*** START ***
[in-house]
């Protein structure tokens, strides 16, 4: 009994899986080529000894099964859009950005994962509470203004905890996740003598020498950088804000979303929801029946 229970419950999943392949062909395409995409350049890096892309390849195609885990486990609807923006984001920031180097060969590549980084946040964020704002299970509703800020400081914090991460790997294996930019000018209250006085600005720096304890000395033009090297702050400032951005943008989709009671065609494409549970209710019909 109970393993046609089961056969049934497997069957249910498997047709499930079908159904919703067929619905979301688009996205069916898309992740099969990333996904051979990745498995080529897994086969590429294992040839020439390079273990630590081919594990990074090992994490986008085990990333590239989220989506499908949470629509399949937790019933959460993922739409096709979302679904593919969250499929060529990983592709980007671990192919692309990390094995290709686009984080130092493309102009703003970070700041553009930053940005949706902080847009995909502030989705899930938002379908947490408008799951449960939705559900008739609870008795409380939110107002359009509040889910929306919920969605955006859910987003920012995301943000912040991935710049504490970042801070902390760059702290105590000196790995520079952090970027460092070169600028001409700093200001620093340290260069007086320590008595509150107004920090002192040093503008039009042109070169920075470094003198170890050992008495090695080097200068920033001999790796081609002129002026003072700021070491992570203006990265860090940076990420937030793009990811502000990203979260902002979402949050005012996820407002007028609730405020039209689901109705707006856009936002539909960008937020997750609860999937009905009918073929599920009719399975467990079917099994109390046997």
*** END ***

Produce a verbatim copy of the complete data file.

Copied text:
[in-house]
């Protein structure tokens, strides 16, 4: 009994899986080529000894099964859009950005994962509470203004905890996740003598020498950088804000979303929801029946 229970419950999943392949062909395409995409350049890096892309390849195609885990486990609807923006984001920031180097060969590549980084946040964020704002299970509703800020400081914090991460790997294996930019000018209250006085600005720096304890000395033009090297702050400032951005943008989709009671065609494409549970209710019909 109970393993046609089961056969049934497997069957249910498997047709499930079908159904919703067929619905979301688009996205069916898309992740099969990333996904051979990745498995080529897994086969590429294992040839020439390079273990630590081919594990990074090992994490986008085990990333590239989220989506499908949470629509399949937790019933959460993922739409096709979302679904593919969250499929060529990983592709980007671990192919692309990390094995290709686009984080130092493309102009703003970070700041553009930053940005949706902080847009995909502030989705899930938002379908947490408008799951449960939705559900008739609870008795409380939110107002359009509040889910929306919920969605955006859910987003920012995301943000912040991935710049504490970042801070902390760059702290105590000196790995520079952090970027460092070169600028001409700093200001620093340290260069007086320590008595509150107004920090002192040093503008039009042109070169920075470094003198170890050992008495090695080097200068920033001999790796081609002129002026003072700021070491992570203006990265860090940076990420937030793009990811502000990203979260902002979402949050005012996820407002007028609730405020039209689901109705707006856009936002539909960008937020997750609860999937009905009918073929599920009719399975467990079917099994109390046997």